Posted in: Technology

Backtype: coComment 2.0?


New service Backtype offers a comment tracking service that doesn’t rely on site installs or third party plugins.

The simple to use service starts by asking users for some examples of sites they comment on, then cleverly goes looking for other sites. The process isn’t perfect, for example even with my relatively obscure name it still managed to find a comment from another Duncan Riley (there were 14 on the planet the last time I counted) but it is 95% or more accurate, and removing eronous matches is as easy as clicking on a false or spam option.

The obvious parallels are to coComment and Disqus. coComment was the first to offer centralized comment tracking, creating a community around comments. Disqus recently launched a comment blog function where you can share your comments in a dedicated space. Both rely on an install base either on site or in browser, so cannot act independently, where as Backtype needs neither. Backtype feels a little FriendFeed like, complete with the ability to follow people and have comments streamed, and the obvious aside is whether as a standalone idea Backtype works when FriendFeed itself offers support for comments, be it limited in scope compared to Backtype.

Louis Gray is hot on the idea, saying that if you like the idea of a comment blog, you’ll like Backtype, which is a fair call, but any of these services ultimately rely on community, and it’s far too early to make a call in that direction. There is some social aspects, such as the ability to share, but the ability to connect and comment inline (as is offered by Disqus) is lacking, so there is a stickiness quotient missing. The flip though to that is that the reply option goes straight to the originating site, so it could easily become a traffic driver as well. One to watch.


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2 Responses to “Backtype: coComment 2.0?”

  1. AllInOne


    I think there is one detail that is not totally true in your article: coComment recently announced that they are now tracking the Technorati top100 blogs. I guess they will do more sooner or later. This also mean that this is not user driven. Additionally, if just one coComment user comments on a blog (or just ask coComment to track this conversation), then the full conversation is traked: all comments are extracted from the blog page and I'm notified of updates.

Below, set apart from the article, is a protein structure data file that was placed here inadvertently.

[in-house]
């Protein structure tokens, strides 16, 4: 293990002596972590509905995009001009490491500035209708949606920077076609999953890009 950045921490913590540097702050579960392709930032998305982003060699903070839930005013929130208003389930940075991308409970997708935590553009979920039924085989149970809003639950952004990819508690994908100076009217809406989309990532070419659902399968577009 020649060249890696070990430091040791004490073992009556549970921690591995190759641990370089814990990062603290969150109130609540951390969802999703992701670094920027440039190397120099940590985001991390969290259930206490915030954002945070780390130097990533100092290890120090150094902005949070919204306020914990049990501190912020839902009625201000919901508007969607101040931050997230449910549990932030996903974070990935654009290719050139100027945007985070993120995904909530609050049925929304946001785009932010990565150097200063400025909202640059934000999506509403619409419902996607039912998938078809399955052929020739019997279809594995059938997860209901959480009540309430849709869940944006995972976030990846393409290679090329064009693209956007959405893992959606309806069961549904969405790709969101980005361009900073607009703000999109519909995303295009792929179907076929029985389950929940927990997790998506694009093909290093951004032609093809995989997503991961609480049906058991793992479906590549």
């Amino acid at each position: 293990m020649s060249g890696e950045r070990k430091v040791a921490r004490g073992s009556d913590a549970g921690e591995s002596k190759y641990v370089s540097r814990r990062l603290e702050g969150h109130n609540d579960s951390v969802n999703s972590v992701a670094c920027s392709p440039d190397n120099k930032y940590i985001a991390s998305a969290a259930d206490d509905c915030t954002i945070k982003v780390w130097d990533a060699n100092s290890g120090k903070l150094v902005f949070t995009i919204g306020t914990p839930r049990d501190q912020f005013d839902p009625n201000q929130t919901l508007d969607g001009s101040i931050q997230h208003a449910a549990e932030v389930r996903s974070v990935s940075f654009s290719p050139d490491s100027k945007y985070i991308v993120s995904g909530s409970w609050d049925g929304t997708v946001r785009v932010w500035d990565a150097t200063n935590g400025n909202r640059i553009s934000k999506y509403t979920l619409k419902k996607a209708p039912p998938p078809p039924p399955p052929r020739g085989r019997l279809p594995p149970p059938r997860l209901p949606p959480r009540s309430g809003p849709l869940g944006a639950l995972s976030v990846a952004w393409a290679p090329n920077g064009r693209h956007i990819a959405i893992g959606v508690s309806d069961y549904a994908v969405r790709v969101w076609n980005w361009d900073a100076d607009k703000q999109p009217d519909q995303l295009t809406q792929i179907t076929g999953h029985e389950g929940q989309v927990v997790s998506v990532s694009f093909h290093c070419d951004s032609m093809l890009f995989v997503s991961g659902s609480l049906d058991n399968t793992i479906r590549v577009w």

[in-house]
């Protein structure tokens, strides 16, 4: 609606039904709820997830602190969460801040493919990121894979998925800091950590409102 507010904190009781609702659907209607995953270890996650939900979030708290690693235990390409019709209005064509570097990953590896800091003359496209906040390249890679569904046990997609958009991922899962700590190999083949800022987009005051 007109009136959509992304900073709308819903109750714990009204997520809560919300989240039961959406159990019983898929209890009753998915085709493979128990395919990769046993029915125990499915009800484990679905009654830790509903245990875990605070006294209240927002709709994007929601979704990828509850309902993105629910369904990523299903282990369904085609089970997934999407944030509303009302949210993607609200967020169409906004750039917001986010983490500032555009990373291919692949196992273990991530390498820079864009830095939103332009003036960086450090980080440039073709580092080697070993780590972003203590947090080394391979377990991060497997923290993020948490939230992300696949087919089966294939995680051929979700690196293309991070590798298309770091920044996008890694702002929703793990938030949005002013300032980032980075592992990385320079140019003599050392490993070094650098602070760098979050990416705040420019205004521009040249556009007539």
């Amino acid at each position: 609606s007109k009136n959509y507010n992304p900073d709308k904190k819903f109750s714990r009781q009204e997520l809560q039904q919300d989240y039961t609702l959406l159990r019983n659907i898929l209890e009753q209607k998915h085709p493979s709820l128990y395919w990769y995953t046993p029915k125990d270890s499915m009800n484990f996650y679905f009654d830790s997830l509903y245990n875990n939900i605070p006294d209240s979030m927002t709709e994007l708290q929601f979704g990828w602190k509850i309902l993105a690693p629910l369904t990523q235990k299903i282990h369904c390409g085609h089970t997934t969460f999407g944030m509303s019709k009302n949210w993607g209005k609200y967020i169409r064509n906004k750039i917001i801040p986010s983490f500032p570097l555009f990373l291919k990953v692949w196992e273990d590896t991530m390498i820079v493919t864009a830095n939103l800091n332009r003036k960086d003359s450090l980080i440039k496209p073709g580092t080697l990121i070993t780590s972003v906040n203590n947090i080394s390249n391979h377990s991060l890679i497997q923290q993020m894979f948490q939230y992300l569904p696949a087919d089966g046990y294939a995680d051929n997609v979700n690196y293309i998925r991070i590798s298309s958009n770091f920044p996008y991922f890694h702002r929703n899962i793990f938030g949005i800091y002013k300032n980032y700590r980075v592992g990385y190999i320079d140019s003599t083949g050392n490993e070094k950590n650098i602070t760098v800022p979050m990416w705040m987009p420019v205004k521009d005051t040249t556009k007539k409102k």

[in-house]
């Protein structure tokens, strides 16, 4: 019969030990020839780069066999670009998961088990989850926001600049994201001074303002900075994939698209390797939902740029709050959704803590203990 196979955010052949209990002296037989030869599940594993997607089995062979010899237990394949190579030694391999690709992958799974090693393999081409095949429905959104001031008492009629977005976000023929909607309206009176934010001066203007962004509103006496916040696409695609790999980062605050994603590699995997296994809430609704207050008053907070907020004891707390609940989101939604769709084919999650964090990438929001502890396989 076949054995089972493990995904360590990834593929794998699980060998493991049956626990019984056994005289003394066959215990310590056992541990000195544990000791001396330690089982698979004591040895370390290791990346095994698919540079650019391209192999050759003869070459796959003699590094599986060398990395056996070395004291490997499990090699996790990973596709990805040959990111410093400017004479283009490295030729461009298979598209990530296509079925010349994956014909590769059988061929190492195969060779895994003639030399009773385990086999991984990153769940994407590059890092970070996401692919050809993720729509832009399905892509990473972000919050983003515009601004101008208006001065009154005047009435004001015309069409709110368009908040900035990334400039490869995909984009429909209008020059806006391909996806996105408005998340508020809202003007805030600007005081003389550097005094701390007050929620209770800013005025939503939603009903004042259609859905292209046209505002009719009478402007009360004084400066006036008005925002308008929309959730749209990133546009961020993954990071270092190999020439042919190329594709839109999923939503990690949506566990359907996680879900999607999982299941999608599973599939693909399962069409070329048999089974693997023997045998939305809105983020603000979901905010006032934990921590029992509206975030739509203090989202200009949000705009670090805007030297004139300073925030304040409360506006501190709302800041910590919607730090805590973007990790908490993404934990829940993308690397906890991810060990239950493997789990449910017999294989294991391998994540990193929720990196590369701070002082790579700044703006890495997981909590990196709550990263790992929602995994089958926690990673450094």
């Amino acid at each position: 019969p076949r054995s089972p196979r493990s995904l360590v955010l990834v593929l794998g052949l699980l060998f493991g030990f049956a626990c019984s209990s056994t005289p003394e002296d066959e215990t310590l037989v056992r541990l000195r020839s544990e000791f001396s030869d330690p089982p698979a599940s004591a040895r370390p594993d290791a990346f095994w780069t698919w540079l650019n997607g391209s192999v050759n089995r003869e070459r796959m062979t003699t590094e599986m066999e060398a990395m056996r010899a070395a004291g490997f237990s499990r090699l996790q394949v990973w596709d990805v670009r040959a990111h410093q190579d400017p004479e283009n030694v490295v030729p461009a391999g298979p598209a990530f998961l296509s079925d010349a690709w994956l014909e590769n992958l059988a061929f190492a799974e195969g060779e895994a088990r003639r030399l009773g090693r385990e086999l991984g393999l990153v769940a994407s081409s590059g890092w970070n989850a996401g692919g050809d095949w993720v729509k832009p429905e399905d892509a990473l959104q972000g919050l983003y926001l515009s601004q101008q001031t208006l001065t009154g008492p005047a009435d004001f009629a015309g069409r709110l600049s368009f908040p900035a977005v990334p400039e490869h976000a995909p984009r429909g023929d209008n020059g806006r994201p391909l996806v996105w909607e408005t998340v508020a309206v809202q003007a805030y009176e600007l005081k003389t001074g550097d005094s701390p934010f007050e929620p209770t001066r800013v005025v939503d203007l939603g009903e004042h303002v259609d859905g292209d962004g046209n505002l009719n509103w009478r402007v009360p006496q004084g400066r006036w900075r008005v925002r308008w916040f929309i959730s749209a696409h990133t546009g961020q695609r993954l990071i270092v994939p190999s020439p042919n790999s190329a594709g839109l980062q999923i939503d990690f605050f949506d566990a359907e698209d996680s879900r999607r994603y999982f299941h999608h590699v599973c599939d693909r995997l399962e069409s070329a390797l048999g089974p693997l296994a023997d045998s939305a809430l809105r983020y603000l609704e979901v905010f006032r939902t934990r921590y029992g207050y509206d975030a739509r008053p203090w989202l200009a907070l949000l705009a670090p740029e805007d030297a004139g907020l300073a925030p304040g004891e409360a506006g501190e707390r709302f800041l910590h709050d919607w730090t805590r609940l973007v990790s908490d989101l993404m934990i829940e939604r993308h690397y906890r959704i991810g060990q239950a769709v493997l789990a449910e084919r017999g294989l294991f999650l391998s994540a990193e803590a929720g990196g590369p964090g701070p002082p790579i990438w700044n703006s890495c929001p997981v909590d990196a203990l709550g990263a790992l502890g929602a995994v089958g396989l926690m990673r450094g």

After discovering Backtype, I was interested to see how it compares to other services and how it can make my commenter's life easier and I do not think there is a major improvement in term of following/discovering conversation there. After I asked about this on Backtype blog, they answered that if my goal is to track conversations, other services might be more appropriate.
    I think Disqus does not compare that much as it concerns only the conversations they manage (the site need to use Disqus service, as you do on your blog): as a commenter, it does not help that much as most of the sites are not using Disqus.
    Backtype seems to make a point of not needing any user browser plugin or site integration. Interesting to see how they will cope with the growing number of sites that enable commenting (blogs, of course, but also now more and more media/press sites). As the web is now moving toward generalized conversation, I guess they will need some “google” power to find all the conversations.

    Svetlana: I'm not sure how Backtype can amass more if they do not have a functionality were users can add blogs to the service.

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